Theories abound as to the forces behind Kin's speedy demise. And yes, ultimately the plug got pulled because it wasn't selling well. But a theory over at ZDNet holds that spats between Microsoft's internal fiefdoms doomed Kin from the start.
At first, Kin was slated to be a Windows Mobile 7 phone. Except Windows Mobile 7 was scrapped in favor of Windows Phone 7, which—obviously—wasn't ready in time for the Kin launch. Which led, according to an anonymous commenter on the Mini Microsoft blog, to a bit of a power struggle:
In May 2009, [Windows Phone engineering head Terry] Myerson, decided to kill [Kin] because it was competing with his own baby, WP7. Since WP7 was not ready (still today is by far ready!) the exec told him KIN would continue. As retaliation, he killed the support of his team to KIN project. Guess what? KIN team had to take over a lot of base code postponing all the value added apps+services. Now you get why there is lack of apps on KIN. Who will win in medium/long term? Mr Myerson obviously, that's why I decide to leave.
So, a house divided left Kin shivering alone in the wilderness? Not so simple, according to another commenter:
The previous poster conveniently neglects the fact that Kin's original plans were unrealistic - they were going to release a WP7 based device before WP7 was complete. It ignores the fact that the core WP7 team needed to focus on shipping a WP7 phone and that supporting a different additional hardware platform runs counter to that...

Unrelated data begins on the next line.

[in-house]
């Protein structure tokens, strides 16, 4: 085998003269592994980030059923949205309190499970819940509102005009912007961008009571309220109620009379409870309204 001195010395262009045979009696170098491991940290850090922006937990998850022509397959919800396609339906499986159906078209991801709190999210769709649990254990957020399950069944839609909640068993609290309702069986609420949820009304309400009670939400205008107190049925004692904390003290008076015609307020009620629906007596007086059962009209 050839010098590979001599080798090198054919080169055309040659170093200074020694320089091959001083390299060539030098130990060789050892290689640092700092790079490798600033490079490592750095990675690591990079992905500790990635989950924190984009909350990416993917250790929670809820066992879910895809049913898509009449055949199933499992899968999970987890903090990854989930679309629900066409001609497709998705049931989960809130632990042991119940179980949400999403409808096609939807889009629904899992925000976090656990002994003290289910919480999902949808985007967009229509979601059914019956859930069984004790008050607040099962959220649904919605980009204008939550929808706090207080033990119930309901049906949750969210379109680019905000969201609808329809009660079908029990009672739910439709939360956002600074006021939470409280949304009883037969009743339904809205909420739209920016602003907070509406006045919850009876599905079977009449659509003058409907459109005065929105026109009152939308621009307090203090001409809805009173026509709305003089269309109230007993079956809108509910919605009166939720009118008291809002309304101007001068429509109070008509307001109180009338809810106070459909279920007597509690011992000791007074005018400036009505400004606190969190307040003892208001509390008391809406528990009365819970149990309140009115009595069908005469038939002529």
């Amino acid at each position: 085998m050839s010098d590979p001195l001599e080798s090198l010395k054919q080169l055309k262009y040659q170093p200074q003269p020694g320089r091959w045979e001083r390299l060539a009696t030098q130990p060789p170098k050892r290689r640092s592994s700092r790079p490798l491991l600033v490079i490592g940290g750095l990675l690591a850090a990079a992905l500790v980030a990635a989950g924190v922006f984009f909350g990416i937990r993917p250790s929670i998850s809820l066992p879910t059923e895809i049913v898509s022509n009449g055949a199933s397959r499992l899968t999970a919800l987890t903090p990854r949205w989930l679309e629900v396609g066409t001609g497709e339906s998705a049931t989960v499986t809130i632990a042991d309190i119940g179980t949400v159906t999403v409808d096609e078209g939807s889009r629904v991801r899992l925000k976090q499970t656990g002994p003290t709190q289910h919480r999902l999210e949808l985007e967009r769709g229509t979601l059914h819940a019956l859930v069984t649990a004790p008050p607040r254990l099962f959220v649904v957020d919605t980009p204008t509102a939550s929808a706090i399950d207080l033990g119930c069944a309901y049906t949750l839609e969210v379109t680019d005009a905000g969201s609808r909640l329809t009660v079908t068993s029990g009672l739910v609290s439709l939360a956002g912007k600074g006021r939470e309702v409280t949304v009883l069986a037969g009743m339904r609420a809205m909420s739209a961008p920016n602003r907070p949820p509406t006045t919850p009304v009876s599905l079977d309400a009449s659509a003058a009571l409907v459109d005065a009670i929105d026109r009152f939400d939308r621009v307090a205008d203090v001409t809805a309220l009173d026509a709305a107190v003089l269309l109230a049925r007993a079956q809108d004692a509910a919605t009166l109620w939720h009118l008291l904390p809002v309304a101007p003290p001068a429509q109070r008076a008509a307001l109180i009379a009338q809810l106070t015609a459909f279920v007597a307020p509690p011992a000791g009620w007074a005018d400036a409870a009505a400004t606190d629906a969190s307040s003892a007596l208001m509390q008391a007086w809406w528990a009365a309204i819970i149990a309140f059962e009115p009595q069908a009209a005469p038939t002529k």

Had KIN management had any accountability, they would have built on top of the WP7 platform instead of grabbing several hundred people to do a one-off and then whining about the lack of support for an off platform device...
Of course, the fact that for the 1st two years the Kin plan was NOT to provide a competing application platform seems to have gone unnoticed in your little post.
The beauty of Kin is indeed the online services, which should translate well to WP7 when the time comes. Everything else is a flaming turd. This is one of those cases where MCB should have gotten all of its wood behind one arrow. Instead, management spent millions on Danger and defocused the core teams on sideshow oddities such as Kin….
Heated! Also occurring at around this time: Entertainment and Devices head Robbie Bach's retirement from Microsoft, which either added to or resulted from the turmoil.
So: if Microsoft had gotten its various departments—or hell, even just its Mobile Communications Business—in line, would Kin One and Kin Two still be alive and well? That's unknowable. But Project Pink, as originally conceived, might've stood a fighting chance. [ZDNet]